Playing behind the beat

Discussion in 'Trumpet Discussion' started by B15M, May 6, 2005.

  1. B15M

    B15M Forte User

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    Dec 30, 2003
    Monroe Ct.
    Hi Manny,

    I have been recording myself at home for about a year now. I think it helped me tremendously.

    One problem that I can't solve is; sometimes in fast sections I play just a little behind the beat. I can't tell when I am playing, but when I listen I can hear it. When it gets really bad I catch up in the next couple of beats.

    I have tried slowing things down but when it gets fast it's the same.
    I don't understand why I can't hear this when I am playing.
     
  2. Manny Laureano

    Manny Laureano Utimate User

    5,915
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    Sep 29, 2004
    USA
    B15M,

    You know, I got Dr. Beat for that very reason! It's the loudest metronome I have and it works great that way. Get one and you won't have that problem or at least find a very loud metronome.

    ML
     
  3. Mikey

    Mikey Forte User

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    Oct 24, 2003
    If I may add something here..........

    I also have the Doctor Beat DB 88, and I use it all the time. One of the things that really helps me is the ability with the DB88 to subdivide the beat. In other words, you can beat the quarter note, eighth, or even the 16th note. (and triplets!) This is a great way to find out what is going on between beats 1 and 4. Here is a great example where being able to beat the 8th note helped me: In the last movement of Bartok Concerto for Orchestra, where the 2nd trumpet starts the solo; set your metronome to beat the 8th note. I had a tendancy to rush the Ab 8th notes.......And get used to subdividing in your head, too........

    Also, I have been known to put on headphones, plug them into the DB88 and use the metronome as a click track.........Especially if you can't hear the click over the sound of the horn. I use to do a lot of theater touring, and we played with a partial recorded track. (strings and woodwinds). It's great to have a click track in your ear. Forces you to stay on top of the beat. The hard part is trusting the metronome (or click track). They don't lie...........Unlike a wind-up metronome, the DB88 just gets softer as the batteries run down. I was going through 9 volt batteries like crazy until I went to Radio Shack and bought a 9 volt AC adaptor.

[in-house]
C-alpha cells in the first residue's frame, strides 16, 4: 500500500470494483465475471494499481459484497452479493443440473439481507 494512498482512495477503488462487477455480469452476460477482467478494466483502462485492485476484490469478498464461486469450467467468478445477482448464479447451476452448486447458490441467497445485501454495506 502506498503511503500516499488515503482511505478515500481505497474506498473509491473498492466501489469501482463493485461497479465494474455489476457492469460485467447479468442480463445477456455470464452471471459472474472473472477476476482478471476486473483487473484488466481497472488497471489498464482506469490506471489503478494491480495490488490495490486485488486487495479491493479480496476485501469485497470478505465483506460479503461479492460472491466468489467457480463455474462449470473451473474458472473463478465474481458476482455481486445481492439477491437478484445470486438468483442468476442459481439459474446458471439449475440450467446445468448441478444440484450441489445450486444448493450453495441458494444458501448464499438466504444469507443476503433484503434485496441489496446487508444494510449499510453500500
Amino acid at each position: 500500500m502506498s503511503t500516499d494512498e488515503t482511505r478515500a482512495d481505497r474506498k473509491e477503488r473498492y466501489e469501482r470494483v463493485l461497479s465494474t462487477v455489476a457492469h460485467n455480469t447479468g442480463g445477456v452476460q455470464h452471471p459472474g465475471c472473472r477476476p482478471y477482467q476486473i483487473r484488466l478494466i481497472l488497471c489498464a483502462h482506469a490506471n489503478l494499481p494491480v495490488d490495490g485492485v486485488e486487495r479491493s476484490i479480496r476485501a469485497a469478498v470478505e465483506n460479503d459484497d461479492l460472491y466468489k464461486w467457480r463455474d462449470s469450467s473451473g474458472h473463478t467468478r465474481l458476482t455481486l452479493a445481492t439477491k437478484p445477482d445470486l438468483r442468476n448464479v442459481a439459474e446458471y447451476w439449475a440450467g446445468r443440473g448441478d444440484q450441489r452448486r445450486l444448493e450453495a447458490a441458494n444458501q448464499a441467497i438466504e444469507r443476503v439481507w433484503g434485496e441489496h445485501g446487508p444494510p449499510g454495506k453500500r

If you can swing it, the DB88 will be the best thing for you....


    Mike
     
  4. trumpetpimp

    trumpetpimp Piano User

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    Dec 6, 2003
    Toronto
    Does Dr. Beat help if you can't swing it too? ROFL
     
  5. Manny Laureano

    Manny Laureano Utimate User

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    Sep 29, 2004
    USA
    Moving right along...

    I would only slightly disagree with the headphones idea. The 'phones hide your sound and I feel like that's more isolation than you need in this particular case. Anyways, the Dr. Beat is a great device... many applications as mentioned... along with the nifty little tuner that's part of it.

    ML
     
  6. Mikey

    Mikey Forte User

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    Oct 24, 2003
    Oops...........I should clarify that. I only use 1 ear, and only have the can partly covering the ear, so I can still hear my sound.......
     
  7. bulldog

    bulldog Pianissimo User

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    Nov 11, 2003
    i never tried headphones, but one of those earbud type headphones works great. if you dont like that sort of thing, i had a friend back in my school days who had one of those flat quartz metronomes with the hole in one corner where you can put a pencil and holds the thing upright, anyway, what he did was put a piece of string or ribbon through the hole and tied it around his head so the metronome rested on or near his ear. whenever you walked in on him practicing he was quick to tear it off, but it worked.
     
  8. MahlerBrass

    MahlerBrass Piano User

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    Oct 1, 2004
    Houston, TX
    I have a Tama Rhythm Watch hooked up to a Marshall 12" guitar amp, great for practicing and quintet rehearsals. Another suggestion would be to work on actually subdividing what you're playing, in other words if you have two quarter notes that in a passage, you would play them as sixteenths, (4 sixteenths on each note). This method usually helps me out quite a bit whenever I'm able to do it.
     
  9. B15M

    B15M Forte User

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    Dec 30, 2003
    Monroe Ct.
    I went to Dillon and there were three different models.

    I can afford them but I don't want to waist my money.

    Do I need to get the best one? (DB88)
     
  10. rjzeller

    rjzeller Forte User

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    Mar 7, 2005
    Rochester, MN
    Any of them, I think, should be fine. The bottom line is the doctor beat can be friggin' LOUD, and you can hook it into an external power source if you wish to beef the volume up even more. I think so long as you can hear the beat itself, you'll know very quickly if you're playing ahead of or behind the beat.

    And if you can hear the beat clearly, but are still falling behind, I'm not sure the subdividing or any of the other fancy features in the product will help.

    If the COUNTING or RYTHM is slowing you down, go see a good percussion instructor. If you're simply playing behind the beat, then the beat is really all you need to hear (you just need to actually HEAR it).

    Then again...this is advice coming from a guy who likes to play everything as close to 240 as possible.... :twisted:
     

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